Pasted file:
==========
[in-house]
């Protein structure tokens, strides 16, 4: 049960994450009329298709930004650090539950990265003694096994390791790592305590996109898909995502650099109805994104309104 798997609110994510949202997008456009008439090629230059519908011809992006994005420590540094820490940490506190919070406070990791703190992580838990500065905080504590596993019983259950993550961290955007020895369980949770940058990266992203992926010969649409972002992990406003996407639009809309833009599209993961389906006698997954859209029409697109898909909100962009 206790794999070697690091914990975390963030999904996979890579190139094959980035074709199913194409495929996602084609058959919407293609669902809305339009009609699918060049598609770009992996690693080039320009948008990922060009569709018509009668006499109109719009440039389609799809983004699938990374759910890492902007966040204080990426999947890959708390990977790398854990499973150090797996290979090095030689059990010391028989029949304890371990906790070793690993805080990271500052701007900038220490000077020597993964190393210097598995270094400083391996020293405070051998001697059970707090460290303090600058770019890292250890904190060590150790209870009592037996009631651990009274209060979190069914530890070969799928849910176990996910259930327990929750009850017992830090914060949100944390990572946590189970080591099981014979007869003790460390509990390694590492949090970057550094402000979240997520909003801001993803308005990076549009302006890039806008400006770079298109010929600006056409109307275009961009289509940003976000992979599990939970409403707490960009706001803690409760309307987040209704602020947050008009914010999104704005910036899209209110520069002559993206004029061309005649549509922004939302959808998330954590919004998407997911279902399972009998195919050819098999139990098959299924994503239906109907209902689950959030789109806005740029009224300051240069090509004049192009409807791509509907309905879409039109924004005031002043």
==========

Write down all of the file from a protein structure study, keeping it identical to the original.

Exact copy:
[in-house]
């Protein structure tokens, strides 16, 4: 049960994450009329298709930004650090539950990265003694096994390791790592305590996109898909995502650099109805994104309104 798997609110994510949202997008456009008439090629230059519908011809992006994005420590540094820490940490506190919070406070990791703190992580838990500065905080504590596993019983259950993550961290955007020895369980949770940058990266992203992926010969649409972002992990406003996407639009809309833009599209993961389906006698997954859209029409697109898909909100962009 206790794999070697690091914990975390963030999904996979890579190139094959980035074709199913194409495929996602084609058959919407293609669902809305339009009609699918060049598609770009992996690693080039320009948008990922060009569709018509009668006499109109719009440039389609799809983004699938990374759910890492902007966040204080990426999947890959708390990977790398854990499973150090797996290979090095030689059990010391028989029949304890371990906790070793690993805080990271500052701007900038220490000077020597993964190393210097598995270094400083391996020293405070051998001697059970707090460290303090600058770019890292250890904190060590150790209870009592037996009631651990009274209060979190069914530890070969799928849910176990996910259930327990929750009850017992830090914060949100944390990572946590189970080591099981014979007869003790460390509990390694590492949090970057550094402000979240997520909003801001993803308005990076549009302006890039806008400006770079298109010929600006056409109307275009961009289509940003976000992979599990939970409403707490960009706001803690409760309307987040209704602020947050008009914010999104704005910036899209209110520069002559993206004029061309005649549509922004939302959808998330954590919004998407997911279902399972009998195919050819098999139990098959299924994503239906109907209902689950959030789109806005740029009224300051240069090509004049192009409807791509509907309905879409039109924004005031002043």